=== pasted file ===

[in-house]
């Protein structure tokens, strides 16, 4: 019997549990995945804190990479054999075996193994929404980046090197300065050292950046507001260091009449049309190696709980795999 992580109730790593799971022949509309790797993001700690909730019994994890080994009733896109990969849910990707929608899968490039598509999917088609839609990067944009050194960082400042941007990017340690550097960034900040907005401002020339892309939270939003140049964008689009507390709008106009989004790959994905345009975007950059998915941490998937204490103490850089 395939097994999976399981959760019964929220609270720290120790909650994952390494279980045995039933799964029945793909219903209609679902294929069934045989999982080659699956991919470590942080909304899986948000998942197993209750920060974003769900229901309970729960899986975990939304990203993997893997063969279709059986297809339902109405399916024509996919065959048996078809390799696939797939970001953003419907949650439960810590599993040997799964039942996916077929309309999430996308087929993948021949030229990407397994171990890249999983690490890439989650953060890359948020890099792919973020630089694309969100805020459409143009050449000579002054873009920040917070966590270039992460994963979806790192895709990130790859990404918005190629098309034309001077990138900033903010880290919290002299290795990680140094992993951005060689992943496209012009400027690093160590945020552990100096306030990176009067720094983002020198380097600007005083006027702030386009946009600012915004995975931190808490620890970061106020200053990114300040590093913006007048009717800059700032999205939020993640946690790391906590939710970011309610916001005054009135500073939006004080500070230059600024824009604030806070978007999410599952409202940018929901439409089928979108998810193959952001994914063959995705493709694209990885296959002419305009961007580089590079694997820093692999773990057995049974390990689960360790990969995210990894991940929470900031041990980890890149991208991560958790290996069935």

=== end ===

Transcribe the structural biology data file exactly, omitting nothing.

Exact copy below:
[in-house]
């Protein structure tokens, strides 16, 4: 019997549990995945804190990479054999075996193994929404980046090197300065050292950046507001260091009449049309190696709980795999 992580109730790593799971022949509309790797993001700690909730019994994890080994009733896109990969849910990707929608899968490039598509999917088609839609990067944009050194960082400042941007990017340690550097960034900040907005401002020339892309939270939003140049964008689009507390709008106009989004790959994905345009975007950059998915941490998937204490103490850089 395939097994999976399981959760019964929220609270720290120790909650994952390494279980045995039933799964029945793909219903209609679902294929069934045989999982080659699956991919470590942080909304899986948000998942197993209750920060974003769900229901309970729960899986975990939304990203993997893997063969279709059986297809339902109405399916024509996919065959048996078809390799696939797939970001953003419907949650439960810590599993040997799964039942996916077929309309999430996308087929993948021949030229990407397994171990890249999983690490890439989650953060890359948020890099792919973020630089694309969100805020459409143009050449000579002054873009920040917070966590270039992460994963979806790192895709990130790859990404918005190629098309034309001077990138900033903010880290919290002299290795990680140094992993951005060689992943496209012009400027690093160590945020552990100096306030990176009067720094983002020198380097600007005083006027702030386009946009600012915004995975931190808490620890970061106020200053990114300040590093913006007048009717800059700032999205939020993640946690790391906590939710970011309610916001005054009135500073939006004080500070230059600024824009604030806070978007999410599952409202940018929901439409089928979108998810193959952001994914063959995705493709694209990885296959002419305009961007580089590079694997820093692999773990057995049974390990689960360790990969995210990894991940929470900031041990980890890149991208991560958790290996069935």